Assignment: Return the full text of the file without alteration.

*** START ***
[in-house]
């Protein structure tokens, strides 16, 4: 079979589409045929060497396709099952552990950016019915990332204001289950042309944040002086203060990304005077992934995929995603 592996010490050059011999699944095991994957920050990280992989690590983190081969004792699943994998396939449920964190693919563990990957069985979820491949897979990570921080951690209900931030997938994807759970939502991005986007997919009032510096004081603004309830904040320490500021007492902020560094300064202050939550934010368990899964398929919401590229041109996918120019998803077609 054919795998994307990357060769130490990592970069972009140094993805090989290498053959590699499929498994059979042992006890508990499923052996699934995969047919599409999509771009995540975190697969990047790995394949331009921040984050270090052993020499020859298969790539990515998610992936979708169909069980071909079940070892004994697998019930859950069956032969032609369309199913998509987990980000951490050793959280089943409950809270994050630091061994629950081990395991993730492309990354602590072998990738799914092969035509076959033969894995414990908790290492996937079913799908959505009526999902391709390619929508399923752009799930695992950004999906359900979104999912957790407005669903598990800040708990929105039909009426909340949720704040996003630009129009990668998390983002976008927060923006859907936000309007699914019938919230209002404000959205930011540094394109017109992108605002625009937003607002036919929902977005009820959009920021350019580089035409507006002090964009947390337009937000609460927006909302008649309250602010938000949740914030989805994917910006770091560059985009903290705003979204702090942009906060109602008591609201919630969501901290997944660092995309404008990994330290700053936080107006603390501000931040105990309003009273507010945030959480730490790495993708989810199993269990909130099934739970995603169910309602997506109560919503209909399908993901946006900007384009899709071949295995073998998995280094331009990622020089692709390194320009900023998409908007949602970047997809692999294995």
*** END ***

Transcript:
[in-house]
């Protein structure tokens, strides 16, 4: 079979589409045929060497396709099952552990950016019915990332204001289950042309944040002086203060990304005077992934995929995603 592996010490050059011999699944095991994957920050990280992989690590983190081969004792699943994998396939449920964190693919563990990957069985979820491949897979990570921080951690209900931030997938994807759970939502991005986007997919009032510096004081603004309830904040320490500021007492902020560094300064202050939550934010368990899964398929919401590229041109996918120019998803077609 054919795998994307990357060769130490990592970069972009140094993805090989290498053959590699499929498994059979042992006890508990499923052996699934995969047919599409999509771009995540975190697969990047790995394949331009921040984050270090052993020499020859298969790539990515998610992936979708169909069980071909079940070892004994697998019930859950069956032969032609369309199913998509987990980000951490050793959280089943409950809270994050630091061994629950081990395991993730492309990354602590072998990738799914092969035509076959033969894995414990908790290492996937079913799908959505009526999902391709390619929508399923752009799930695992950004999906359900979104999912957790407005669903598990800040708990929105039909009426909340949720704040996003630009129009990668998390983002976008927060923006859907936000309007699914019938919230209002404000959205930011540094394109017109992108605002625009937003607002036919929902977005009820959009920021350019580089035409507006002090964009947390337009937000609460927006909302008649309250602010938000949740914030989805994917910006770091560059985009903290705003979204702090942009906060109602008591609201919630969501901290997944660092995309404008990994330290700053936080107006603390501000931040105990309003009273507010945030959480730490790495993708989810199993269990909130099934739970995603169910309602997506109560919503209909399908993901946006900007384009899709071949295995073998998995280094331009990622020089692709390194320009900023998409908007949602970047997809692999294995």